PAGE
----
Located about two hours south of Rome, the wine region of Campania is a magical and romantic place. The word “Campania” means “Happy Land”, and the locals told us that the landscape is similar to that of Piedmont. I would have to agree because Campania is beautiful with rolling hills, vineyards, olive groves, red poppies, and rocky mountain cliffs. The vineyards are also at higher elevations, ranging from 300 to 800 meters above sea level.
|The Beautiful Vineyard Landscape of Campania|
The climate is obviously Mediterranean, being close to the sea. It has hot dry summers and cool wet winters, with afternoon sea breezes to keep grape acid levels high and grape skins thick. The soil is a mixture of clay and volcanic rock, with some areas having the famous “tufo” stone, which is similar to a chalky white ash.
Campania is also home to some amazing cultural sites, such as the ancient city of Pompeii, destroyed by the Mount Vesuvius volcano. They still make wine at an old vineyards site in Pompeii using the Aglianico grape.
|The Ruins of Pompeii|
The Amalfi Coast is also close by with its tall rock cliffs plunging to tiny white sand beaches. Lemon groves cling to the hillsides, and the region is famous for its DOCG Lemoncello di Amalfi. The drive along the coast past charming villages, including Positano, reminded me a bit of the Cinque Terra, but more flashy and accessible. Along the way you see many Ferraris as well as Sophia Loren’s home, and in every restaurant and bar you can buy lemoncello.
|The Breathtakingly Beautiful Amalfi Coast|
Three Major Grapes of Campania and Four DOCGs
Back in the hills away from the coast is where the abundant vineyards of Campania can be found. The three most famous grapes of the region and four DOCGS are described below.
Fiano an aromatic white grape with notes of pear and white flowers. It is made in two styles – one light and refreshing, and the other heavy and textured, with complex minerality and the ability to age for many years. A few fianos have an interesting sage note on the finish. The best fiano is said to come from the village of Avellino. Therefore it has been granted its own DOCG: Fiano de Avellino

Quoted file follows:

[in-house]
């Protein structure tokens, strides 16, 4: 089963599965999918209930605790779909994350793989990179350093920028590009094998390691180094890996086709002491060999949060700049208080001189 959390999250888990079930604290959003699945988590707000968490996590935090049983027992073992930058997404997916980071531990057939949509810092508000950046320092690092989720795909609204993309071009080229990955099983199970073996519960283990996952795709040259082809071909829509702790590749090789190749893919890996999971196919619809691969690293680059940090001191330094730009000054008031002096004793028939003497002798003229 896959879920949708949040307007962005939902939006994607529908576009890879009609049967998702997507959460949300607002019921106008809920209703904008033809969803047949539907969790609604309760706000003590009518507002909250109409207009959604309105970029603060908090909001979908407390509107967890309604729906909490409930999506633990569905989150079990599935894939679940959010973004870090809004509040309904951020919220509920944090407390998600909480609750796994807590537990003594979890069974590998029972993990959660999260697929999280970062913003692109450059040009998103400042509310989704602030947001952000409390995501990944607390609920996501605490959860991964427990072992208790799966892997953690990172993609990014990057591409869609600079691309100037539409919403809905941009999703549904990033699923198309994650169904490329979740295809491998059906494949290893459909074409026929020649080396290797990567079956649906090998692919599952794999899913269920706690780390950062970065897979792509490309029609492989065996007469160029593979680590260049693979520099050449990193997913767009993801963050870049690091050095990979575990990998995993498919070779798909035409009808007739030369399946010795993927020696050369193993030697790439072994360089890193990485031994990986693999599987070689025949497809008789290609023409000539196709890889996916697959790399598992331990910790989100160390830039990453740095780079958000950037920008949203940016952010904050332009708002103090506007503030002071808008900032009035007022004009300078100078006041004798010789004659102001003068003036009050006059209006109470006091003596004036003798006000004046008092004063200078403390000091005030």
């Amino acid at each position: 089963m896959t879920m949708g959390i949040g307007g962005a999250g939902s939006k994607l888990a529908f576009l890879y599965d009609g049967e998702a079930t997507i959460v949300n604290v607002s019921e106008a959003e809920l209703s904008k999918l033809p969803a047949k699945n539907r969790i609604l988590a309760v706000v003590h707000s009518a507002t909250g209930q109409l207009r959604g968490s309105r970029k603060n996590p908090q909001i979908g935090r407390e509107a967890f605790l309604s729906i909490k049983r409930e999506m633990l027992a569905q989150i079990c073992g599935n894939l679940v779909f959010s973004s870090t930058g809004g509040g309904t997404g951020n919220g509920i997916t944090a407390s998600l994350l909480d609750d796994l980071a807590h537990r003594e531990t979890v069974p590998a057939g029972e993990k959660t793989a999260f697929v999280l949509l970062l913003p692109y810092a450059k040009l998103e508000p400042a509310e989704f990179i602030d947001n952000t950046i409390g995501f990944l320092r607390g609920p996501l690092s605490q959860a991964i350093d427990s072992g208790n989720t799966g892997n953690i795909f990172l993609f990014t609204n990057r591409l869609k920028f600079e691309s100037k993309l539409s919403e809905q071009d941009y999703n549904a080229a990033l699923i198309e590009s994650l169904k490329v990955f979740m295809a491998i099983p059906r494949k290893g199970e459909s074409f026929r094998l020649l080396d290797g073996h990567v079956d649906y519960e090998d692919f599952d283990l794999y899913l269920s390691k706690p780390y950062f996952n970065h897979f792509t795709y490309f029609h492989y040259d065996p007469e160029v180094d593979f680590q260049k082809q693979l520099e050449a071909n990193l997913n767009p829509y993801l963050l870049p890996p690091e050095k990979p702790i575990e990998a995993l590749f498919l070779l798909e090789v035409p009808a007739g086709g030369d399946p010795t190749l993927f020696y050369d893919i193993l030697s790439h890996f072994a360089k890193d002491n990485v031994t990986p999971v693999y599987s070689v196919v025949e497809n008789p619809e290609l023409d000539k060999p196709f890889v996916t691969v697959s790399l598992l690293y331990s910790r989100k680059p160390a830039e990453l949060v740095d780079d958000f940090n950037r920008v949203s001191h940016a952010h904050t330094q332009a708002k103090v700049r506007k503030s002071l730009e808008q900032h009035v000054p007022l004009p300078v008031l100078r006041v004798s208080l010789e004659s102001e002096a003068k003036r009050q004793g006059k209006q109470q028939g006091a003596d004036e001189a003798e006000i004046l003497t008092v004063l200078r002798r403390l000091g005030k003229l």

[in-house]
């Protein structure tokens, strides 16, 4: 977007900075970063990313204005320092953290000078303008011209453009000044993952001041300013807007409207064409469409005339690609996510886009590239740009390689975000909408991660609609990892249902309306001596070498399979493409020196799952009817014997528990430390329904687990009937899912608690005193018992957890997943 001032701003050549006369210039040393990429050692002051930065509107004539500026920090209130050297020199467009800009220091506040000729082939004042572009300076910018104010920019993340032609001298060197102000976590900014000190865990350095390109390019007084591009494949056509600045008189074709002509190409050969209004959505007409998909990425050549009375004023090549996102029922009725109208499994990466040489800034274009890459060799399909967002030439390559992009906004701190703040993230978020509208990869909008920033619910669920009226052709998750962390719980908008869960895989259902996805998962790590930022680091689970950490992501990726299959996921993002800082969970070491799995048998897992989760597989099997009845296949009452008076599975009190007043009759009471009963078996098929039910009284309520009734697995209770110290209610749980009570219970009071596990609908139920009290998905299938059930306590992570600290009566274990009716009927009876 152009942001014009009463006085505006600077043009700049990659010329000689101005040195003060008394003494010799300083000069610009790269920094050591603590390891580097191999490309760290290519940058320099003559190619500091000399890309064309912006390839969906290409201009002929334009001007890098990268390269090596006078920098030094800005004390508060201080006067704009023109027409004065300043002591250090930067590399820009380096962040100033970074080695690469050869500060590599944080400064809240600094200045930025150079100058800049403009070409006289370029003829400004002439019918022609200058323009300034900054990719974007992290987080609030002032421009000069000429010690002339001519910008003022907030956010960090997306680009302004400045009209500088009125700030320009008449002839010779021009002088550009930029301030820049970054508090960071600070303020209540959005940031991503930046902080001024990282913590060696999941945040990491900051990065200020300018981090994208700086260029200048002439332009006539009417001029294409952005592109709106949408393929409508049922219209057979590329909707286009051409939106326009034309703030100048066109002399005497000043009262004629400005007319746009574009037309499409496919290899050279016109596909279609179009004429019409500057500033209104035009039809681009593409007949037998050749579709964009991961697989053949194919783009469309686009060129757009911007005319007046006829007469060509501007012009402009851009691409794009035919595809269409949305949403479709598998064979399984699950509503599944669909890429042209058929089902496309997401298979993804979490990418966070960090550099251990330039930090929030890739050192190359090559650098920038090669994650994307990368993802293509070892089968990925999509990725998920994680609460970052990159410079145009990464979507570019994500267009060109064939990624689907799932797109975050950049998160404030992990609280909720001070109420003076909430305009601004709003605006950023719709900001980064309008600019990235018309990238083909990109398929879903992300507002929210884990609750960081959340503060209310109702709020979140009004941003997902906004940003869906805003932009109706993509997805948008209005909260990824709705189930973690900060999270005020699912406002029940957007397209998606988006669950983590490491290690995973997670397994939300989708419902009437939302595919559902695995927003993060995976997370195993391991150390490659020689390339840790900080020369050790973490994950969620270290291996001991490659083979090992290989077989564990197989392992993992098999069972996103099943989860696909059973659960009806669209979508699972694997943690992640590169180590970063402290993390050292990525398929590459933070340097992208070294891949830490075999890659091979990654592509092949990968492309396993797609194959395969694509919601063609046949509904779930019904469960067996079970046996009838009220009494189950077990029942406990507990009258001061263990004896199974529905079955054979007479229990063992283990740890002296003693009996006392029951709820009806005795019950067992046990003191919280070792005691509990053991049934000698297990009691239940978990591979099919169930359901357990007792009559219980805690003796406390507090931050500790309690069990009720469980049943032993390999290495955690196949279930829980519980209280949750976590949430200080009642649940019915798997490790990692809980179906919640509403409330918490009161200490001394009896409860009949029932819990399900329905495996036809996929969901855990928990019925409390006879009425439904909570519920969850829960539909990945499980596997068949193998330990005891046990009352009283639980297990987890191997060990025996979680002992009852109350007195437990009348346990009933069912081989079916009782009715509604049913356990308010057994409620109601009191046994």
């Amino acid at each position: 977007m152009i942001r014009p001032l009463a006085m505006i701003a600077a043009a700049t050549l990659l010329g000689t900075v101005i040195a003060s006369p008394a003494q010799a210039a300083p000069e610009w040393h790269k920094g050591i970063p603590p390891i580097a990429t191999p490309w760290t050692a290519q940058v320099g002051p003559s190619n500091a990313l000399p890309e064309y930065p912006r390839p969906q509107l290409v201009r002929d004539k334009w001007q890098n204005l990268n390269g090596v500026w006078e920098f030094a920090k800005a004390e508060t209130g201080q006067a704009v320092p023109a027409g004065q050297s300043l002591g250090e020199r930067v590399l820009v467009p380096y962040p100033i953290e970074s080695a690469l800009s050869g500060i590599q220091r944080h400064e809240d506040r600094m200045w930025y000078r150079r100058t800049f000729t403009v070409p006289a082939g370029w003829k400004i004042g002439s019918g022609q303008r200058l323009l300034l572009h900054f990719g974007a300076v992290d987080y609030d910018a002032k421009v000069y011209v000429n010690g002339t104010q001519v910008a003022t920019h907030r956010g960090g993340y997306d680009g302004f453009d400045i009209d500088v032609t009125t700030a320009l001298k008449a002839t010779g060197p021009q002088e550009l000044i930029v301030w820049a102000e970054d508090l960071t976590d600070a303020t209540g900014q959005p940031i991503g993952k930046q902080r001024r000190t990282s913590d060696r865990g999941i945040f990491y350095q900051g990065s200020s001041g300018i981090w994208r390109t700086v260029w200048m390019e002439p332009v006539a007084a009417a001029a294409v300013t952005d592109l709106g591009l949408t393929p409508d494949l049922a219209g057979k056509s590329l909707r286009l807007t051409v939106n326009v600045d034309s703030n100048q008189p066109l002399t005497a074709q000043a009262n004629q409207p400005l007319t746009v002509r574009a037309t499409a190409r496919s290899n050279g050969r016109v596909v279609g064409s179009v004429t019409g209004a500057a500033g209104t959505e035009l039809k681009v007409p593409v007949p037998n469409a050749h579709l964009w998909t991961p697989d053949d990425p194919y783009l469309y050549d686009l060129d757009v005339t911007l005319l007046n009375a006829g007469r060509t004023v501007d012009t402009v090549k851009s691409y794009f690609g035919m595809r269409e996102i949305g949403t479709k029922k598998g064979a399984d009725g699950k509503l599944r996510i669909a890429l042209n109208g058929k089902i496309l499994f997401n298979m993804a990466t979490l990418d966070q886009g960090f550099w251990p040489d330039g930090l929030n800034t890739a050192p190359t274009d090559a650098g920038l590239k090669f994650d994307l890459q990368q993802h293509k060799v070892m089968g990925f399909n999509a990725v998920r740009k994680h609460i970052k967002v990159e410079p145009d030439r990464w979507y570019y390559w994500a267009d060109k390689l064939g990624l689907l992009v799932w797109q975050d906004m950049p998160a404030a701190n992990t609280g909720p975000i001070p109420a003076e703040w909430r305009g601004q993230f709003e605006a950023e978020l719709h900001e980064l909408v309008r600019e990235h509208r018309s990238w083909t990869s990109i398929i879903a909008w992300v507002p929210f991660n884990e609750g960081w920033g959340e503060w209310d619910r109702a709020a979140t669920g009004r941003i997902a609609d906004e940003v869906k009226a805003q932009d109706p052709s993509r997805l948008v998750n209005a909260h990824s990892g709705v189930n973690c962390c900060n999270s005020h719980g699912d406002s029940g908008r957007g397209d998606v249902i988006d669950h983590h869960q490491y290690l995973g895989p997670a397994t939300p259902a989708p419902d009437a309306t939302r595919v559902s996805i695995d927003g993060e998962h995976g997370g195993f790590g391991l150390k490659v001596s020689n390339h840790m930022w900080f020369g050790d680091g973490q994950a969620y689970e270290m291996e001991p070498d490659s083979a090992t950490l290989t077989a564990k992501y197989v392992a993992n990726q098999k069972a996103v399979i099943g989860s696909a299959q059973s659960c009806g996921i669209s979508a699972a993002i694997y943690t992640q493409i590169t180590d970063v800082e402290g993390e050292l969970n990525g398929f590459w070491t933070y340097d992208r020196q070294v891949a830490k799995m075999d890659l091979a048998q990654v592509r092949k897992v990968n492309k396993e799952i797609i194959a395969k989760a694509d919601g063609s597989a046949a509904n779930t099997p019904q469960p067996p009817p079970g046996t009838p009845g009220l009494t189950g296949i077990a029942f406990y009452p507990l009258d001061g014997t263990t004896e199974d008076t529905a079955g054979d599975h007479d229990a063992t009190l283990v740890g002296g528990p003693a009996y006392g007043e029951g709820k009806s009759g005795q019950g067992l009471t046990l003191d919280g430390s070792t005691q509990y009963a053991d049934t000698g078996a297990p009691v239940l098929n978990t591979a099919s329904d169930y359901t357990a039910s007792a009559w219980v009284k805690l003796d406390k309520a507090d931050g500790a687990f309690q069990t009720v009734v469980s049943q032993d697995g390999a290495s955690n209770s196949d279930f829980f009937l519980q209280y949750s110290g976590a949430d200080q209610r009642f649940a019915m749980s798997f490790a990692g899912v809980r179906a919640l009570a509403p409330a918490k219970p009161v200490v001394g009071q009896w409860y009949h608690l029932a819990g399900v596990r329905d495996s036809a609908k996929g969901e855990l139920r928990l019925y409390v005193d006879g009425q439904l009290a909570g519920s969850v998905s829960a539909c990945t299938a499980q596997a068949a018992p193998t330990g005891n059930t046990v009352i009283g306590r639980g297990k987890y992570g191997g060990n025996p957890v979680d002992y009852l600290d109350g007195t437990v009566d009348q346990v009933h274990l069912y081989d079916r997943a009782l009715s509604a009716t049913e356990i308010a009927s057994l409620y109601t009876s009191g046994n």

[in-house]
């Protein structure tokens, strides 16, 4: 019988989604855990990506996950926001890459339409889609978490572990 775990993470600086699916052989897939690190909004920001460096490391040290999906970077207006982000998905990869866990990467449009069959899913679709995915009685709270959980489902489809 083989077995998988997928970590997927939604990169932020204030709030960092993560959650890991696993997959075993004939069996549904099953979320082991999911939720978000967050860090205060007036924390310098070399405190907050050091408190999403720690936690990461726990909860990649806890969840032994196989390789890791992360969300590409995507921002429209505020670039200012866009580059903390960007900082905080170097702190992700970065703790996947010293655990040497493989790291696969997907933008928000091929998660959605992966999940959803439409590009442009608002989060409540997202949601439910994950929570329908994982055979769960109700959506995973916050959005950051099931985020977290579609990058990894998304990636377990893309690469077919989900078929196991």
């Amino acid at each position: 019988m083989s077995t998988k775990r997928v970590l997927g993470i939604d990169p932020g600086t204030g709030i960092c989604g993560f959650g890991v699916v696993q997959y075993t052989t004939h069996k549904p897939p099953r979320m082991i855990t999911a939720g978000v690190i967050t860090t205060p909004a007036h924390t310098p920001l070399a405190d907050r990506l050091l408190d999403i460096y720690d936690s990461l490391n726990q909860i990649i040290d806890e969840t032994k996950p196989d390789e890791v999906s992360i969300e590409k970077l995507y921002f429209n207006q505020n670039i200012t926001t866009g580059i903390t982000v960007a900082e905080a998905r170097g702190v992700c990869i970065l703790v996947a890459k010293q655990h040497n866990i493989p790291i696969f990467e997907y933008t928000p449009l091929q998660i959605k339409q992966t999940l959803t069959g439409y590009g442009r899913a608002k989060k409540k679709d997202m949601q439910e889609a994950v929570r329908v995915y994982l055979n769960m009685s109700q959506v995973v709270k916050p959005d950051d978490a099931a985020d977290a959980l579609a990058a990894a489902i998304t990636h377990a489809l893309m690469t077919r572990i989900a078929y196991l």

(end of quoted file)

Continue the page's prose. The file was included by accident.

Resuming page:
Greco an aromatic white grape with notes of peach and honey. It is a heavier bodied wine, and some compare it to Viognier. It often has a textured palate with some volcanic mineral notes. The word Greco means “Greek,” and most people believe the Greeks brought the grape to Campania. The best Greco is said to come from the town of Tufo, where the soil is filled with the white chalky ash that makes up tufo stone. Therefore it has been granted its own DOCG: Greco di Tufo. There is also a red Greco, but it is rarely seen.
Aglianico – the famous red grape of Campania that is known as the “Barolo of the South.” It creates wines that have huge tannins, high acid, and notes of dried cherry, leather, tobacco, tar, black plum, and chocolate. Often lighter in color, but can be blended to make darker, with merlot, cab, syrah, or local grapes. It can age for decades, and is often not approachable until 3 to 4 years of aging, so most producers wait that long before releasing it to consumers.
Aglianico is so famous it has 2 DOCGs in Campania –Taurasi and Aglianico del Taburno, as well as one in the neighboring region of Basilicata: Aglianico del Vulture Superiore. In each of these DOCGs, the Aglianico that is produced is complex and ageworthy.
|Campania's Famous Grape Varietals Made into Fine Wines by Mastroberardino|
Other Campania Grapes
There are many other interesting Campania grapes. Several that we enjoyed trying were:
Lacryma Christi – meaning “heavenly tears” this grape is grown on the hillsides of Mt. Vesuvius and is said to be named for the “tears of Christ.” It comes in both a red and white grape. The white produces a rather bland version of wine with citrus and straw, but the red grape creates a wine with a soft creamy texture with velvety tannins and notes of plum, red licourice and vanilla. Many people in our group fell in love with the red version.
Falaghina – an ancient white grape that produces heavy bodied wines with straw, nut and lemon notes. It is also used for sparkling, and we enjoyed several very refreshing brut versions.
Coda di Volpe – meaning “tail of the fox,” because the formation of the grape cluster is very long and looks like a fox tail. A white grape, it produces a mineral driven textured wine with citrus, nuts and straw.